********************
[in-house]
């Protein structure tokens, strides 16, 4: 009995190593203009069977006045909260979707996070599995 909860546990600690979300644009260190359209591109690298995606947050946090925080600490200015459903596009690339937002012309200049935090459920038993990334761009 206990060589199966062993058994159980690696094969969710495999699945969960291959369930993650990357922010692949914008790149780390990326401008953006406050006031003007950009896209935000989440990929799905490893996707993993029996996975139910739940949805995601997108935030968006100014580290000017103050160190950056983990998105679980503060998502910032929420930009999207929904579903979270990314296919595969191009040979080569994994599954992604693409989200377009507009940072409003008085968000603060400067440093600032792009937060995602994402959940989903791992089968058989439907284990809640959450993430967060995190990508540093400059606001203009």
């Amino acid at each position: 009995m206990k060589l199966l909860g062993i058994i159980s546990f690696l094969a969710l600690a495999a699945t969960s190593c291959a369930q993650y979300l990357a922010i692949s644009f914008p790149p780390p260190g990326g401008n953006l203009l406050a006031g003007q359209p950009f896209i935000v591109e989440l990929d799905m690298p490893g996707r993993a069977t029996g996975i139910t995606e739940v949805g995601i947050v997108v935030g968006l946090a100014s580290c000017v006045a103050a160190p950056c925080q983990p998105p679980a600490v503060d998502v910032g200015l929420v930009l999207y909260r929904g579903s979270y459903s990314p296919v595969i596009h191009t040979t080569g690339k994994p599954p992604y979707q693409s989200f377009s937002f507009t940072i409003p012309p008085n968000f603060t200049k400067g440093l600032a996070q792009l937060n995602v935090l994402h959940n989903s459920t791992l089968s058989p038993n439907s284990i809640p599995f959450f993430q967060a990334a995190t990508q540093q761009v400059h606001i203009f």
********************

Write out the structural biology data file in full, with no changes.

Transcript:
[in-house]
């Protein structure tokens, strides 16, 4: 009995190593203009069977006045909260979707996070599995 909860546990600690979300644009260190359209591109690298995606947050946090925080600490200015459903596009690339937002012309200049935090459920038993990334761009 206990060589199966062993058994159980690696094969969710495999699945969960291959369930993650990357922010692949914008790149780390990326401008953006406050006031003007950009896209935000989440990929799905490893996707993993029996996975139910739940949805995601997108935030968006100014580290000017103050160190950056983990998105679980503060998502910032929420930009999207929904579903979270990314296919595969191009040979080569994994599954992604693409989200377009507009940072409003008085968000603060400067440093600032792009937060995602994402959940989903791992089968058989439907284990809640959450993430967060995190990508540093400059606001203009």
């Amino acid at each position: 009995m206990k060589l199966l909860g062993i058994i159980s546990f690696l094969a969710l600690a495999a699945t969960s190593c291959a369930q993650y979300l990357a922010i692949s644009f914008p790149p780390p260190g990326g401008n953006l203009l406050a006031g003007q359209p950009f896209i935000v591109e989440l990929d799905m690298p490893g996707r993993a069977t029996g996975i139910t995606e739940v949805g995601i947050v997108v935030g968006l946090a100014s580290c000017v006045a103050a160190p950056c925080q983990p998105p679980a600490v503060d998502v910032g200015l929420v930009l999207y909260r929904g579903s979270y459903s990314p296919v595969i596009h191009t040979t080569g690339k994994p599954p992604y979707q693409s989200f377009s937002f507009t940072i409003p012309p008085n968000f603060t200049k400067g440093l600032a996070q792009l937060n995602v935090l994402h959940n989903s459920t791992l089968s058989p038993n439907s284990i809640p599995f959450f993430q967060a990334a995190t990508q540093q761009v400059h606001i203009f």